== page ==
Mar 15, 2023

Enzymes could make it cheaper to recycle waste polyester textiles and bottles than making them from petroleum

Posted by in categories: energy, sustainability

What do a T-shirt, a rug, and a soda bottle have in common? Many are made from polyethylene terephthalate (PET), a ubiquitous plastic that revolutionized the materials industry after it was patented in the 1940s.

Created from petroleum refining, PET is a material known for its durability and versatility. It is easily molded into airtight containers, woven into durable carpets, or spun into polyester clothing.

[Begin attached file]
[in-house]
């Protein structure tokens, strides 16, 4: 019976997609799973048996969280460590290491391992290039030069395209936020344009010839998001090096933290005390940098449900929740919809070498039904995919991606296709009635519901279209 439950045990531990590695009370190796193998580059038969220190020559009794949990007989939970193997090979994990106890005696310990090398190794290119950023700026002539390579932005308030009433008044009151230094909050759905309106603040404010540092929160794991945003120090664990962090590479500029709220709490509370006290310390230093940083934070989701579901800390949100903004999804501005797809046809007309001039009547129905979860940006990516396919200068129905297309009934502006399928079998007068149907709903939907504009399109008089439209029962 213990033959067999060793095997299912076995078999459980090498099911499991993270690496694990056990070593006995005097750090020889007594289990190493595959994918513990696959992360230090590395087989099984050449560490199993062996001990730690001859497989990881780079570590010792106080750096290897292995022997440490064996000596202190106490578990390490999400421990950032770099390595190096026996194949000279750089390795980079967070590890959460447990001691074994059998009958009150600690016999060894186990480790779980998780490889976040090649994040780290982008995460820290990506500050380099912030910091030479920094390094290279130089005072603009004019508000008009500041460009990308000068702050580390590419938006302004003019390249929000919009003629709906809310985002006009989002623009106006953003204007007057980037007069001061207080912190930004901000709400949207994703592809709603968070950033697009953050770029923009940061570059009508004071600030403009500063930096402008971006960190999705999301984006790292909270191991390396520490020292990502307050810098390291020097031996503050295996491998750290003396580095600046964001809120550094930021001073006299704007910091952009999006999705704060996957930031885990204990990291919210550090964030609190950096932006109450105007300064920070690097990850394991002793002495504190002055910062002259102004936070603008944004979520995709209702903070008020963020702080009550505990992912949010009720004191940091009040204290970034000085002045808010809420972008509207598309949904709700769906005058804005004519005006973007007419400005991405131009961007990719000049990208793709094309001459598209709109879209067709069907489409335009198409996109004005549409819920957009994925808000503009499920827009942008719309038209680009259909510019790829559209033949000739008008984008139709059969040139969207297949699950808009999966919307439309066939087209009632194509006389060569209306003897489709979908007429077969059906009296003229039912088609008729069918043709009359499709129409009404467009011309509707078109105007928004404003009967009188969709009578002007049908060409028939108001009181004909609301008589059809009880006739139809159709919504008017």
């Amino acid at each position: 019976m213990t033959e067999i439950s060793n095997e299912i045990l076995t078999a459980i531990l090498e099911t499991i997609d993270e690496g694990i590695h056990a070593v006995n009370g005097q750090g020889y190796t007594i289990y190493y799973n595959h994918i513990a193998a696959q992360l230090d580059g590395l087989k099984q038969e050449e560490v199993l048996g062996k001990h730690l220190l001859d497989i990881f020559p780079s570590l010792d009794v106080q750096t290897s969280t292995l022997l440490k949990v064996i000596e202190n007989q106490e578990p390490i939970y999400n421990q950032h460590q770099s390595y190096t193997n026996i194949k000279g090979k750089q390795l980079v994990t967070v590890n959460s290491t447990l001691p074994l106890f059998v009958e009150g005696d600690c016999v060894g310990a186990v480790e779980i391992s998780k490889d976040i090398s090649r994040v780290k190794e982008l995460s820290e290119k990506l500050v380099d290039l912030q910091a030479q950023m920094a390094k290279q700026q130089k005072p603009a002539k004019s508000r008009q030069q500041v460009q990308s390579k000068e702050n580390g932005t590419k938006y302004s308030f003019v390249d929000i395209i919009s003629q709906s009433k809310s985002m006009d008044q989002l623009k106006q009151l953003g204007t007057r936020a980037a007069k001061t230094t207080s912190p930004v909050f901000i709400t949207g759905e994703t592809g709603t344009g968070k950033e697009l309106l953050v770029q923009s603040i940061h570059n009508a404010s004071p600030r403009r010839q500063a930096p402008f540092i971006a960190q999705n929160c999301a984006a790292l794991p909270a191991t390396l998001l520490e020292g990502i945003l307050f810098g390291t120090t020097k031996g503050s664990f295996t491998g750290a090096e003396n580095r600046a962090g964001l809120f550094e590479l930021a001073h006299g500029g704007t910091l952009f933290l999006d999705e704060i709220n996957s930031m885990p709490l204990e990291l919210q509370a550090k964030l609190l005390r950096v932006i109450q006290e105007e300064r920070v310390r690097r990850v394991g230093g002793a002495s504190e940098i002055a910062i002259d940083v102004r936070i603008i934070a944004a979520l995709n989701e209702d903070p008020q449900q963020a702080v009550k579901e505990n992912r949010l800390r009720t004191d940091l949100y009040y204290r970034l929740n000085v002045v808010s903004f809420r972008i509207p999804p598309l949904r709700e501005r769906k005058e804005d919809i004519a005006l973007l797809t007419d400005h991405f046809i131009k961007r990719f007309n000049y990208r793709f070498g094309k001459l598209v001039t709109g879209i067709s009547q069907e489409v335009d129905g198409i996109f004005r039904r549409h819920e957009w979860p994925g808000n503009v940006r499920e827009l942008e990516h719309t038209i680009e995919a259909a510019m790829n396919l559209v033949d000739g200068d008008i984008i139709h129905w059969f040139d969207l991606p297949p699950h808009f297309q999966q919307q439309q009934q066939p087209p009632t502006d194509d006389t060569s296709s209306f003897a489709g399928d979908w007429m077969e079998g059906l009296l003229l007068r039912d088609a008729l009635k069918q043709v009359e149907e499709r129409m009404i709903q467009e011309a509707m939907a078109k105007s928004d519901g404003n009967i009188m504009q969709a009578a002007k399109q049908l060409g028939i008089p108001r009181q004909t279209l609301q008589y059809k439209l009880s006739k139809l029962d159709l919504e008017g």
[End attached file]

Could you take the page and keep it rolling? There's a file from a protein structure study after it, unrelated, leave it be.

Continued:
“The reality is that most PET products—especially PET clothing and carpeting—are not recycled today using conventional technologies,” explained Gregg Beckham, senior research fellow at the National Renewable Energy Laboratory (NREL) and CEO of the U.S. Department of Energy BOTTLE Consortium. “The is developing promising alternatives, including enzymes designed to depolymerize PET, but even these options have tended to lean on energy-intensive and costly preprocessing steps to be effective.”

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